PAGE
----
Flight Centre's Stefan Schultzky has recently returned from India. Describing India as a country that stimulates the senses, he has fallen in love with it! From the wonders the Taj Mahal, exploring the streets of India, visiting a Sikh Temple and a very humbling experience at Ladli, Jaipur. Stefan shares with us his passion for this colourful country.
India is a country that stimulates the senses - sights, smells, and tastes. The noise and commotion of everyday life is at first an assault that slowly becomes the norm.
Kicking off with a walking tour of Delhi with a local tour leader was the best way to get an introduction to Delhi. We were able to visit a Sikh Temple in the middle of a religious ceremony. As Dinesh, our tour leader, explained the Sikh religion is about reaching out and talking about what they do - so visiting a ceremony is encouraged.
Delhi's metro system is of a standard that you would expect in any world class city. Travelling by train at rush hour though means that your personal space virtually ends with your clothes. Travelling as a group meant that it was somewhat easier to push onto a full metro although one of us lost her sandal in the crush to get on. Our tour leader then shouted out in Hindi and, after a short exchange of sentences, the sandal began moving through the crowd until it was safely back on the owners foot.
Longer distance train travel in India is a definite must. The "air-conditioned" carriage from Delhi to Agra proved warmer than expected as the air-con was switched off. At 21 degrees it was too cold for the local travellers. Leaving Delhi in the early morning meant that we passed by the slums about the time the residents awoke and went about their morning ablutions - right next to the train track!
The highlights of India for me were the visit to the Taj Mahal, staying at a Maharaja’s Palace, visiting a place where orphans come to learn a trade in Jaipur, and having dinner with a local family.
Seeing the Taj Mahal for the first time - it is just one of those iconic sights that tell you are in India. The symmetry of the Taj Mahal leaves you wondering how this monumental structure was built without the help of modern technology or machinery. When visiting the Taj Mahal you will be checked in an airport style security check point, so you are not allowed to take in any bottles of drink, lipsticks creams or other liquids or gels. Luckily your entrance ticket includes a bottle of water.
Our guide was not allowed to come along with us as the local “guides” have a monopoly on showing you around. We were warned that most of these “guides” are sales men for the local souvenir shops and enticing you into one of these afterwards to buy marble carvings and the like
When you visit the actual marble structure of the Taj, you must choose between putting paper galoshes over your shoes or you can go bare feet. Shoes get stored in supervised racks. Either will cost you a couple of rupees so go with what you feel most comfortable.
The best time of the day to visit the Taj Mahal is either at sunrise or sunset - as the marble then takes on a pink hue and the whole atmosphere changes from spectacular to magical.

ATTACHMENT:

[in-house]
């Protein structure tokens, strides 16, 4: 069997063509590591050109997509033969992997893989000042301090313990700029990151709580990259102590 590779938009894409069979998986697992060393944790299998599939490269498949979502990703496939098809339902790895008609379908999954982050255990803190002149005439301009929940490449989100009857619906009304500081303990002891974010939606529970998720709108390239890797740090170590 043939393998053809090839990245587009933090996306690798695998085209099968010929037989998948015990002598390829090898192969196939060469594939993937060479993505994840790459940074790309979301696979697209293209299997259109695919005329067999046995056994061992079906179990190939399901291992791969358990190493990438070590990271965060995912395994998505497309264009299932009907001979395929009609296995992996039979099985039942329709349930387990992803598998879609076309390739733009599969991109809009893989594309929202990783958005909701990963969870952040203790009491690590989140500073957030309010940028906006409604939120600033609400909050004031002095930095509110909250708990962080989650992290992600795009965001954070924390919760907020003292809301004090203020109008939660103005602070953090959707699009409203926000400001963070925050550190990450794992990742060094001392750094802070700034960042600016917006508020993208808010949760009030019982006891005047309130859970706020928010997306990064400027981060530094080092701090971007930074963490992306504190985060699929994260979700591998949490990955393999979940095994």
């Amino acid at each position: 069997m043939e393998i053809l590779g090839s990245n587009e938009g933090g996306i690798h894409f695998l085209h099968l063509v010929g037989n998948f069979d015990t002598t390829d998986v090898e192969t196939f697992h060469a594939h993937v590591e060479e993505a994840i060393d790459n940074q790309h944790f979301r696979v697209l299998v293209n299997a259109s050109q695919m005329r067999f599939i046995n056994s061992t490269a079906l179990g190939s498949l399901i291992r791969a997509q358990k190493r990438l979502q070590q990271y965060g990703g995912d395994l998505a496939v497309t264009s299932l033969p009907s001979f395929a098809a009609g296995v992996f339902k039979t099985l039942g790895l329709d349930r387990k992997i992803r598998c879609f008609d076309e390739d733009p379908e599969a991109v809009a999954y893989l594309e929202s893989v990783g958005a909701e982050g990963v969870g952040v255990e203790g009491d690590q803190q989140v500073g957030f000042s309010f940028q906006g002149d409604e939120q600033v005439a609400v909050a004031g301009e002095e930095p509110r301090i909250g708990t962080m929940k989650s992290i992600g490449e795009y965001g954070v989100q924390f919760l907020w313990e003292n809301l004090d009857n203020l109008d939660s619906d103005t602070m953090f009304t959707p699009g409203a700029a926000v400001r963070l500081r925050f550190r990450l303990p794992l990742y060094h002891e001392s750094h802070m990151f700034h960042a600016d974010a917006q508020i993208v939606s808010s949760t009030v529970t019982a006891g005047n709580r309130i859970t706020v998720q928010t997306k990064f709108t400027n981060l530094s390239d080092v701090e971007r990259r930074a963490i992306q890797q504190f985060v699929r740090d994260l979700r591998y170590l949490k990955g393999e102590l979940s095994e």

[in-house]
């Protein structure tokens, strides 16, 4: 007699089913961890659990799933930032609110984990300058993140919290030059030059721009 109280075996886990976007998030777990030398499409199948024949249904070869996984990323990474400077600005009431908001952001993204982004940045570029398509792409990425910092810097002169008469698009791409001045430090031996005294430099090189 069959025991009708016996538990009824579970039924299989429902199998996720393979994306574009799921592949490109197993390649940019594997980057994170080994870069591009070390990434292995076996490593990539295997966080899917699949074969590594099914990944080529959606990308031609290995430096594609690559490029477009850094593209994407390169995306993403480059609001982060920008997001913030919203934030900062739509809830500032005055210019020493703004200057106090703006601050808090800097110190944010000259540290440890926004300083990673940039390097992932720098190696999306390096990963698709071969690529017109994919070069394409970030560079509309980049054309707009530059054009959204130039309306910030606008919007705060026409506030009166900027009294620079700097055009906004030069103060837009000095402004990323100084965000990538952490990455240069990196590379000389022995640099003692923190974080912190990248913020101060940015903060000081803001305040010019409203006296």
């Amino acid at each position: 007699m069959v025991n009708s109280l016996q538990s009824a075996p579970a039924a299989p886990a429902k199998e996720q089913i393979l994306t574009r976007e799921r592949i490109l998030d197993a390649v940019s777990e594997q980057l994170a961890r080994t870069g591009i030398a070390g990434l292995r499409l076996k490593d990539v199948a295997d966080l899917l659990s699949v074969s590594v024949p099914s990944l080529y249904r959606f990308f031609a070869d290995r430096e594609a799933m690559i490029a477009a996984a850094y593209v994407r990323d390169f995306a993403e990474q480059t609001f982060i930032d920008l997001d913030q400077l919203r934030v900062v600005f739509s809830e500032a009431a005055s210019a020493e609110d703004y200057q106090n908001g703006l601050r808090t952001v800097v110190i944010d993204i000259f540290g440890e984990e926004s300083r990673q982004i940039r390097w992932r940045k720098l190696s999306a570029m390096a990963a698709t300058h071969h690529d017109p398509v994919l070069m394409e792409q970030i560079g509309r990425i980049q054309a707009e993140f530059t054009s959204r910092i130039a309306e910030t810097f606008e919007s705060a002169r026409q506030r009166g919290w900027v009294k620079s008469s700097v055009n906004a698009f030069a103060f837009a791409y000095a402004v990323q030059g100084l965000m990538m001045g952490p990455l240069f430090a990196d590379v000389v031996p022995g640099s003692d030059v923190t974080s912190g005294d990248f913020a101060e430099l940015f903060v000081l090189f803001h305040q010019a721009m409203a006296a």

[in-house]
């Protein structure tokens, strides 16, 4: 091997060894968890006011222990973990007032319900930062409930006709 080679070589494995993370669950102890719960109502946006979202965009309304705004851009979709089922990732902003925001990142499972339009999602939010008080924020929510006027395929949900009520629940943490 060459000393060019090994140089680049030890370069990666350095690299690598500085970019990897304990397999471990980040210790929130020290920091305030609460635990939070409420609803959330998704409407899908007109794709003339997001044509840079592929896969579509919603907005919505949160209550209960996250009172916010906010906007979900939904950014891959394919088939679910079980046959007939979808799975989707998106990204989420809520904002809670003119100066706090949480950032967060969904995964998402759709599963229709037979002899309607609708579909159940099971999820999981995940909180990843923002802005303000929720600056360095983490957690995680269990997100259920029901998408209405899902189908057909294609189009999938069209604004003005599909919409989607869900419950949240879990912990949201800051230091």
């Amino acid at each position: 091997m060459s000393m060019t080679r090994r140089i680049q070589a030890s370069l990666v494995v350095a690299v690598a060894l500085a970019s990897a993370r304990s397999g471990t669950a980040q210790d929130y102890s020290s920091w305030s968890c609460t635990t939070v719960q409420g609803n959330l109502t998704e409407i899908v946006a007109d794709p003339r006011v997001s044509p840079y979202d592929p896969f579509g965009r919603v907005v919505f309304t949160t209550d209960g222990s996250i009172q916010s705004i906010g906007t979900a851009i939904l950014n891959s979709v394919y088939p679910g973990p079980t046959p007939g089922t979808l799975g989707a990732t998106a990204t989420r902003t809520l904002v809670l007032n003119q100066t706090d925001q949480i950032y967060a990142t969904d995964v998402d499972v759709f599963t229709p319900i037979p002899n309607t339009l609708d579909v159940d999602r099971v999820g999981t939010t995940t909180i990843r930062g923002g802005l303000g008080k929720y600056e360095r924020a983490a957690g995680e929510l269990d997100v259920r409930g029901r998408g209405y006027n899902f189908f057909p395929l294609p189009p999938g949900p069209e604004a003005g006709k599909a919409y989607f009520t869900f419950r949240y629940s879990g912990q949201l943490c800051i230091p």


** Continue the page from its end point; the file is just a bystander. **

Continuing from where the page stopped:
If you are happy to go do a little exploring by yourself you should hop in a TukTuk and go over to the other side of the river to see the Taj Mahal. If you are a photo enthusiast this is the spot to get some really amazing pictures.
Another not to be missed experience is a stay at the Maharaja’s palace. The Maharajas were the rulers of the kingdoms in India before independence from Great Britain. Once the rulers home and not open to commoners, nowadays Maharajas all over India have opened their palaces to travellers. The Maharaja joined us for a pre-dinner drink and talked about the changes that had occurred in the area over the past few decades.
The next morning we had the chance to have a look around the grounds and admire the historic car collection. Unfortunately the daylight also showed that the palace, like many palaces and historic buildings across India, needed quite a bit of attention to restore it to its former grandeur.
The most emotionally moving experience of this trip was a visit to “Ladli” a place in Jaipur, where orphaned girls come to first get a formal education and then also learn a trade so that they stand a chance in their future. I spoke with a girl who had escaped an arranged marriage in her native village. She talked about her experience and told us how she learned English and is now helping the team at Ladli with the girls that come through now.
The final night of the trip we joined a local family for dinner in their home on the outskirts of Delhi. Squeezing into their two bedroom apartment we enjoyed an authentic Indian dinner. Intrepid Tours offer this experience as a day trip that can be booked from New Zealand before you go, even if you do not book one of their longer tours.
The most memorable thing about this dinner was that the kitchen that Anu, the mother, cooked for 20 people was hardly big enough to hold 6 people. We all lent a hand making roti bread, onion bhaji and also helped out preparing the potato and cauliflower dish - aloo gobi. As is quite common in India the meal was vegetarian. Also on the menu was pilau rice and dhal (a spicy lentil dish), radishes, cucumber and onion as a salad garnish.
In challenging myself to come up with a single word to describe India I settled on “alive”. This seems the best fit for the colours, the smells, the sounds and the tastes of India.
I have officially fallen in love with India and I am sure to return in the not so distant future.
Looking for more information on India, travel to India or cheap flights to India? Contact Flight Centre travel expert Stefan Schulzky, Flight Centre Blockhouse Bay, or one of Flight Centre's 135 stores nationwide. Phone 0800 38 44 38.